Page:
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This article is about Marlborough House, Westminstermarker. For the property in Brightonmarker, please see Marlborough House, Brightonmarker
In its original form Marlborough House had just two stories.
This illustration of c.1750 shows the garden front.
This view of the entrance front published in the 1850s before Pennethorne's additions shows an additional storey on the wings.
The wings later gained a fourth main storey, and the central section gained a third.
Marlborough House - South side
Marlborough House - Rotating Summer House


Marlborough House is a mansion in Westminstermarker, Londonmarker, in Pall Mallmarker just east of St James's Palacemarker. It was built for Sarah Churchill, Duchess of Marlborough, the favourite and confidante of Queen Anne. The Duchess wanted her new house to be "strong, plain and convenient". Christopher Wren, both father and son, designed a brick building with rusticated stone quoins that was completed in 1711. For over a century it served as the London residence of the Dukes of Marlborough.

The house was taken up by the Crown in 1817 (Pevsner). In the 1820s plans were drawn up to demolish Marlborough House and replace it with a terrace of similar dimensions to the two in Carlton House Terracemarker, and this idea even featured on some contemporary maps, including Christopher and John Greenwood's large-scale London map of 1830, [30246] but the proposal was not implemented. The house was used by members of the Royal Family and from 1853 to 1861 Prince Albert arranged for it to be used by the "National Art Training School", later the Royal College of Artmarker. After they vacated it was substantially enlarged for the Prince of Wales to designs by Sir James Pennethorne (1861-63), who added a range of rooms on the north side and a deep porch. From 1863 until he became King Edward VII in 1901, it was the home of the Prince and Princess of Wales. During this period Marlborough House became the social centre of London.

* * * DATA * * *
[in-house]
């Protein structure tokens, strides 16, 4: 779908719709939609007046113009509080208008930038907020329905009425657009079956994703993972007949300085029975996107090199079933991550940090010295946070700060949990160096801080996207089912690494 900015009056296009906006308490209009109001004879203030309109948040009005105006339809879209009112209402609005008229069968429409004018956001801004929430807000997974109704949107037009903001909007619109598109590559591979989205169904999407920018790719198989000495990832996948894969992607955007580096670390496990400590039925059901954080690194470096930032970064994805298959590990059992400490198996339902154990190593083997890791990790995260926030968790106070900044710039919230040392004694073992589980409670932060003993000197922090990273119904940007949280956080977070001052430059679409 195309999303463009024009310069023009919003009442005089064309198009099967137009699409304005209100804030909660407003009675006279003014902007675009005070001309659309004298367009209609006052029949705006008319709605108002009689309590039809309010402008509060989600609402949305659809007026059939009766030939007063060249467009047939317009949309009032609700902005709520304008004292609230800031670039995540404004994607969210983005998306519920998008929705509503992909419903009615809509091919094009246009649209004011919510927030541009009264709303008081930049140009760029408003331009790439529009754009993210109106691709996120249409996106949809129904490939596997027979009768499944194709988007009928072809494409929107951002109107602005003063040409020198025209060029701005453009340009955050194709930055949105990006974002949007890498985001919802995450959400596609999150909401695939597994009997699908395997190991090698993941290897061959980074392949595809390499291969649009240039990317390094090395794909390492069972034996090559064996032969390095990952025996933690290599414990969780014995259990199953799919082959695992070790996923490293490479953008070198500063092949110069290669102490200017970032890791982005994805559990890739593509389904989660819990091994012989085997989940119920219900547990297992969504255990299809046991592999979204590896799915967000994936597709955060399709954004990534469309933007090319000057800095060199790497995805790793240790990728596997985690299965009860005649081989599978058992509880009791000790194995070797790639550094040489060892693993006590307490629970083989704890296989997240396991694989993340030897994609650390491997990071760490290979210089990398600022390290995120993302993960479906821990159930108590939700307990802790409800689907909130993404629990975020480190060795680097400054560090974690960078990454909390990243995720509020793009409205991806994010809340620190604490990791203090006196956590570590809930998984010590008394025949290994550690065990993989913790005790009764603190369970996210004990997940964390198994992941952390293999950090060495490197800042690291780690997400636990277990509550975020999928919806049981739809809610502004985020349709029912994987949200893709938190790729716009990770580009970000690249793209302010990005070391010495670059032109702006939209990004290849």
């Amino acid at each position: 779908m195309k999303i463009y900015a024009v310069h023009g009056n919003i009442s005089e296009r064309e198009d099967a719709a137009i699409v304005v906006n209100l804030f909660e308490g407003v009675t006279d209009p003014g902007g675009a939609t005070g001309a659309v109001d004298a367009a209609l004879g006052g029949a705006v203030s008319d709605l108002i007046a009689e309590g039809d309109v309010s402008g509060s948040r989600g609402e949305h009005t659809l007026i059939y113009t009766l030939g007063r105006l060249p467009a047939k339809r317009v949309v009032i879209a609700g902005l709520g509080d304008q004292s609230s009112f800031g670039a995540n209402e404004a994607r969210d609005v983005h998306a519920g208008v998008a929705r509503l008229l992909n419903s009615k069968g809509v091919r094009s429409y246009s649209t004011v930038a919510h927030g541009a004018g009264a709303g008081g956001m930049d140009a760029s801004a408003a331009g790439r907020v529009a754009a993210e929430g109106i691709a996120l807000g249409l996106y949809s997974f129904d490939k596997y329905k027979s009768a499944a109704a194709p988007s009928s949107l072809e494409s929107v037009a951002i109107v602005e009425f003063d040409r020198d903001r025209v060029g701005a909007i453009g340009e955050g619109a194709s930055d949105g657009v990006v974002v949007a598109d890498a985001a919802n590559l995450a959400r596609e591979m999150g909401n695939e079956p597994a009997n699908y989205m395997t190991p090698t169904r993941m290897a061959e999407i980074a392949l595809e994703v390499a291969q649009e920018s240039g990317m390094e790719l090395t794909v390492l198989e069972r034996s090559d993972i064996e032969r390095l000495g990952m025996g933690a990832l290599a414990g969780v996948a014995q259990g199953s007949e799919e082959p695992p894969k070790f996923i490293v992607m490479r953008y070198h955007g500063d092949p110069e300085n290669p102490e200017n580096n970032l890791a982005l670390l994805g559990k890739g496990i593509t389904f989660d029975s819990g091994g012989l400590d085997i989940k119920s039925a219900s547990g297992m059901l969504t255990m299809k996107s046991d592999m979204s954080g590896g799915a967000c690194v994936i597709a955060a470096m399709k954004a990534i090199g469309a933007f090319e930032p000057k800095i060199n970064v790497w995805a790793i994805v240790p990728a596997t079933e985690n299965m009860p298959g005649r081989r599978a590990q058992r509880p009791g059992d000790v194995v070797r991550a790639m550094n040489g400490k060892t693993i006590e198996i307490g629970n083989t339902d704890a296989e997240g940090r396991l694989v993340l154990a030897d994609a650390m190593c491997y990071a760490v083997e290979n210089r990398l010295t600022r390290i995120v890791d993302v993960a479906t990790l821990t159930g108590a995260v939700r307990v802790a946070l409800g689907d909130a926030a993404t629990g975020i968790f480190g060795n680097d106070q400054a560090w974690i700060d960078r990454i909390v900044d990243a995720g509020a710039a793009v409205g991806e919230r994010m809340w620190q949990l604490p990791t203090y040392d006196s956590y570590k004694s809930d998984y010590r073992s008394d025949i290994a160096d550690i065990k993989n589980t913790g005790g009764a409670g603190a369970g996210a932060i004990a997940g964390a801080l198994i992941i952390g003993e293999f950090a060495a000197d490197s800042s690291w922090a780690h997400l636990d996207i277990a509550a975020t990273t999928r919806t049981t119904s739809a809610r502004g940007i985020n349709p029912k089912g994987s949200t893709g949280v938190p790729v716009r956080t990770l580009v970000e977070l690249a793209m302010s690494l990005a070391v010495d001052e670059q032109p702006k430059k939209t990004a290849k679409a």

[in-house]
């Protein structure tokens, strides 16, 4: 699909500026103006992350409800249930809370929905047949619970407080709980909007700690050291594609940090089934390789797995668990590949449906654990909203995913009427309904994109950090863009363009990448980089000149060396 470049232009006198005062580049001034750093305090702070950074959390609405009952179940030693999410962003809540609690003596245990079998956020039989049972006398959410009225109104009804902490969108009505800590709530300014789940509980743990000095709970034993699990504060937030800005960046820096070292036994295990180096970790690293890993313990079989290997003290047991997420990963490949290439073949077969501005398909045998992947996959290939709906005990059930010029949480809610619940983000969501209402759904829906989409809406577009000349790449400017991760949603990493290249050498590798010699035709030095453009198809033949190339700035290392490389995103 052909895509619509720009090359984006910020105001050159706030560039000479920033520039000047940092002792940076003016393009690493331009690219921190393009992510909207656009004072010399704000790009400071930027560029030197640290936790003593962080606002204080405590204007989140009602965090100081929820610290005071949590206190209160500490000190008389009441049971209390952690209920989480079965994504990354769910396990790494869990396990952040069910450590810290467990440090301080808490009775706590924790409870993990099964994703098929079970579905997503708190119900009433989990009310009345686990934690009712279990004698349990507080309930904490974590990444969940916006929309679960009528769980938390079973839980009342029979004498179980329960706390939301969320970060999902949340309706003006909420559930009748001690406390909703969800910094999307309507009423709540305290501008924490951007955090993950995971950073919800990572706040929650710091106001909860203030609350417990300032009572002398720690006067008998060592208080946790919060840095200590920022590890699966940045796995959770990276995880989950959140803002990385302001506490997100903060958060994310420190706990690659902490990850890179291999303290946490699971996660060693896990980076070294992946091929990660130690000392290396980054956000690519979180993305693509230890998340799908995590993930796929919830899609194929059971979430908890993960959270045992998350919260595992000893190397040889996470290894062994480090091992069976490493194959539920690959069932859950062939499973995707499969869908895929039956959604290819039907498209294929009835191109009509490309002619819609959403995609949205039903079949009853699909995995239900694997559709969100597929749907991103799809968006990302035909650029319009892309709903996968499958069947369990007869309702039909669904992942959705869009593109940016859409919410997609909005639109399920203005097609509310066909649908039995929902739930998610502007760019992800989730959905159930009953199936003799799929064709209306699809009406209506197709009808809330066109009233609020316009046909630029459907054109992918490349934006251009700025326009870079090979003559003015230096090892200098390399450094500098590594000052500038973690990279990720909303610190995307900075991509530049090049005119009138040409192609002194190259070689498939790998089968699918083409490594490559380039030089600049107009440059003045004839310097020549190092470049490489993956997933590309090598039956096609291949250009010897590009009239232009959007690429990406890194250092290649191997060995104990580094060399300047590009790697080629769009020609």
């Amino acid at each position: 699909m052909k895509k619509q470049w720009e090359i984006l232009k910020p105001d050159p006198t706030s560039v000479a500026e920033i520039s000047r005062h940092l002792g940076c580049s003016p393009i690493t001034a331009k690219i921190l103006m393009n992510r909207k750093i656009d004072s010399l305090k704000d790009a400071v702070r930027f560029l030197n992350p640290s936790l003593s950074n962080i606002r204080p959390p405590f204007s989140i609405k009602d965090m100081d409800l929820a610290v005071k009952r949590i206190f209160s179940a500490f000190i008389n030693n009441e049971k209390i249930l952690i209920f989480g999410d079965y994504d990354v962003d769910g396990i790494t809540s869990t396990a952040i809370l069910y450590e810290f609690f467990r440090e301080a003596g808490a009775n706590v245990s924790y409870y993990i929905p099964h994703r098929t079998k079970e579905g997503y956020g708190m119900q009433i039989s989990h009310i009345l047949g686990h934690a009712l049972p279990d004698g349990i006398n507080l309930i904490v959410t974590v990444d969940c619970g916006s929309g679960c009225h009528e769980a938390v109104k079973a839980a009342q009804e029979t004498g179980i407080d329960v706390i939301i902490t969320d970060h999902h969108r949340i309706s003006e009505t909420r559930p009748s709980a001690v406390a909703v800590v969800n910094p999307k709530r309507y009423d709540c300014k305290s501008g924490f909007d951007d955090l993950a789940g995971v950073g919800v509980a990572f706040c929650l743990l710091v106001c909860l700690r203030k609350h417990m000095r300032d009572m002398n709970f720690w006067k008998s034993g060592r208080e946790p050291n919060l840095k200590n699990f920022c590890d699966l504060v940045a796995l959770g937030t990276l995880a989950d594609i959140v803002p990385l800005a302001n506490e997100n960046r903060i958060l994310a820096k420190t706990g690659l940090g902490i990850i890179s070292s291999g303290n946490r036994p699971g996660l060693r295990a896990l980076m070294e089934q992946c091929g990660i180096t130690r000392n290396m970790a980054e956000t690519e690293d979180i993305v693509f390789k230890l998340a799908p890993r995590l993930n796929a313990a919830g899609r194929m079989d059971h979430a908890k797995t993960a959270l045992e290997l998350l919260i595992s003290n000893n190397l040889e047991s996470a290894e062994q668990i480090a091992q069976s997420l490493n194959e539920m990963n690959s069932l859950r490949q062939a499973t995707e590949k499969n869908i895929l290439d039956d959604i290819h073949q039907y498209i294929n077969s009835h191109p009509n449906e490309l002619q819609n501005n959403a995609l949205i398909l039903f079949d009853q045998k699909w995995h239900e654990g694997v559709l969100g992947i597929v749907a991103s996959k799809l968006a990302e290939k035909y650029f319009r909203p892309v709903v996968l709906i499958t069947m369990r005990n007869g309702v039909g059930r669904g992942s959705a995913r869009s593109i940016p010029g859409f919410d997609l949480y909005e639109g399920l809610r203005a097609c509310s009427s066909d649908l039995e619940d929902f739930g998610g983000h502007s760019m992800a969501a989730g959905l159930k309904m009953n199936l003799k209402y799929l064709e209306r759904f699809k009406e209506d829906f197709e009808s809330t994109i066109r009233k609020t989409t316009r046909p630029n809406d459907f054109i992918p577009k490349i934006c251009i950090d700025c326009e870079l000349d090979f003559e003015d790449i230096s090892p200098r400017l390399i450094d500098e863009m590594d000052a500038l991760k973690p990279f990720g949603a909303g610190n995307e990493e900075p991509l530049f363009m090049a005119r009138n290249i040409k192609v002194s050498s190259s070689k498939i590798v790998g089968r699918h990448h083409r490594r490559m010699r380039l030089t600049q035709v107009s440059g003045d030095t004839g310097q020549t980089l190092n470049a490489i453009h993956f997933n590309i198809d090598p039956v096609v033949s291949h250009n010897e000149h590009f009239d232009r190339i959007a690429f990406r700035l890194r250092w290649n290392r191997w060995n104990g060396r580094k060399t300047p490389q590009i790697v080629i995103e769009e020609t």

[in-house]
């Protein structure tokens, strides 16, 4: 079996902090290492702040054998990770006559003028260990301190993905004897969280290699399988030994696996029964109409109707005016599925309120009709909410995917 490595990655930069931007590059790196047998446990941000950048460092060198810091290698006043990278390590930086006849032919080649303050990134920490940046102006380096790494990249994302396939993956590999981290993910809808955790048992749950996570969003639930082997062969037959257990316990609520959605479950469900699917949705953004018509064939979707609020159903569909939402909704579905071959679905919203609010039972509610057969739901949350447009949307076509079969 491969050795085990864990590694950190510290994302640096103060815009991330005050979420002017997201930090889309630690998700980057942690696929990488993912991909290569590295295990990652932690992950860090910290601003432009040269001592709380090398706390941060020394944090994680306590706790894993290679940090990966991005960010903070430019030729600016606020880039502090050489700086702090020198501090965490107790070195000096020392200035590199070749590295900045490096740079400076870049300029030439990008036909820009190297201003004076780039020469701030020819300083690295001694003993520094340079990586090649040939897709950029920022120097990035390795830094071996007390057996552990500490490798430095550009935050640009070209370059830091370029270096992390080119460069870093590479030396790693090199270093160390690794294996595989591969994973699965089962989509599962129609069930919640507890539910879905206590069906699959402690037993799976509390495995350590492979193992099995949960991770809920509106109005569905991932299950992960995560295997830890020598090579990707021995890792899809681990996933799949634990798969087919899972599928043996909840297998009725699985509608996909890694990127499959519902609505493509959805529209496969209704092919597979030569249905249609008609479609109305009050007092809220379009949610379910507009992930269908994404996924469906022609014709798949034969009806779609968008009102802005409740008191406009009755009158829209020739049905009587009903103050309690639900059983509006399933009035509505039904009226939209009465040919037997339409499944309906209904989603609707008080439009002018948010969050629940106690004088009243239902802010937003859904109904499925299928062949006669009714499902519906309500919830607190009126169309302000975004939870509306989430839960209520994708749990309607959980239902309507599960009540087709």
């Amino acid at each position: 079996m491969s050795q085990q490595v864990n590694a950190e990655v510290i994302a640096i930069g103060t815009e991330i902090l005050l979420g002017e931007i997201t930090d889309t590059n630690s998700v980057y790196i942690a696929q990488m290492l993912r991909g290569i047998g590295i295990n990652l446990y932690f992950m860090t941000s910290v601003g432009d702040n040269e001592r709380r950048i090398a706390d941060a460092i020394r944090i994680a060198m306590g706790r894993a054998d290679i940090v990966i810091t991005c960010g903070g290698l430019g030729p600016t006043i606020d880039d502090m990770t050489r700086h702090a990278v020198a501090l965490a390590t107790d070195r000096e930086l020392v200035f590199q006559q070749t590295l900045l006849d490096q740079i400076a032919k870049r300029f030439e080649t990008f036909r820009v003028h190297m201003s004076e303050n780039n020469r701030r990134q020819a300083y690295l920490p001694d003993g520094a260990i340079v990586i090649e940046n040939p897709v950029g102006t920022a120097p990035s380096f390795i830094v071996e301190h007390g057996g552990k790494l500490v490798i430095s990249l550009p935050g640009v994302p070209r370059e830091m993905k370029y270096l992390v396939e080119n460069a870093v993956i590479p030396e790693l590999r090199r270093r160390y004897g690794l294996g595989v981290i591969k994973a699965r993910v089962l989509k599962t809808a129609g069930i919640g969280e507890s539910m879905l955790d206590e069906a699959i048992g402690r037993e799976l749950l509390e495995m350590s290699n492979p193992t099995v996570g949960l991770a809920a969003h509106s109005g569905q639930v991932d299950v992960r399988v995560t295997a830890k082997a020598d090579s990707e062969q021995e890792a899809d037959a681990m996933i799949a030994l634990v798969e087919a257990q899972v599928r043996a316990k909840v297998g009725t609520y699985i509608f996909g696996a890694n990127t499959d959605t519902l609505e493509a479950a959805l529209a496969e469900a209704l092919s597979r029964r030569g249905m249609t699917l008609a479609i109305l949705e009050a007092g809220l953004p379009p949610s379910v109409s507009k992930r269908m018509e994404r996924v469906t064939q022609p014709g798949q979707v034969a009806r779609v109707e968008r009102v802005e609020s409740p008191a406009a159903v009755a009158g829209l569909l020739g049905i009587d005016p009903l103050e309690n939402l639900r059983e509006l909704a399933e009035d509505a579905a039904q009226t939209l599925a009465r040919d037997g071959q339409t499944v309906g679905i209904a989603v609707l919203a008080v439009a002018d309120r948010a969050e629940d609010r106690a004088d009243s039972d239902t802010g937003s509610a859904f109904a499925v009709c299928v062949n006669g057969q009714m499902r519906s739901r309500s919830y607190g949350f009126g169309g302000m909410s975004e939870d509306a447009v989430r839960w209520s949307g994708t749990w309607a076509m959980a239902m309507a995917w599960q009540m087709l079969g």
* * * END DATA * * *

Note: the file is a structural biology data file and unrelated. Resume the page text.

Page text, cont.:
The nearly cubical Saloon retains wall-paintings by Louis Laguerre of the battle of Blenheimmarker. A cupola inserted in the ceiling is surrounded by paintings by Orazio Gentileschi for the Queen's House, Greenwichmarker, 1636. There are paired staircases flanking the Saloon, with further battle pieces by Laguerre. Most of the interiors have been altered (Pevsner).

A late Art Nouveau-Gothic memorial fountain by Alfred Gilbert (1926-32) in the Marlborough Road wall of the house commemorates Alexandra, Edward's queen.

In 1936 Marlborough House became the London residence of the Queen Dowager, Queen Mary, widow of King George V. Following Queen Mary's death in 1953 Queen Elizabeth II donated it for use by the Commonwealth Secretariat, which continues to use it today.

Marlborough House is usually open to the public for Open House Weekend each September. It is Grade I listed.

References

  1. Frayling, Christopher, The Royal College of Art, One Hundred and Fifty Years of Art and Design, p.35 & ff, 1987, Barrie & Jenkins, London, ISBN0712618201


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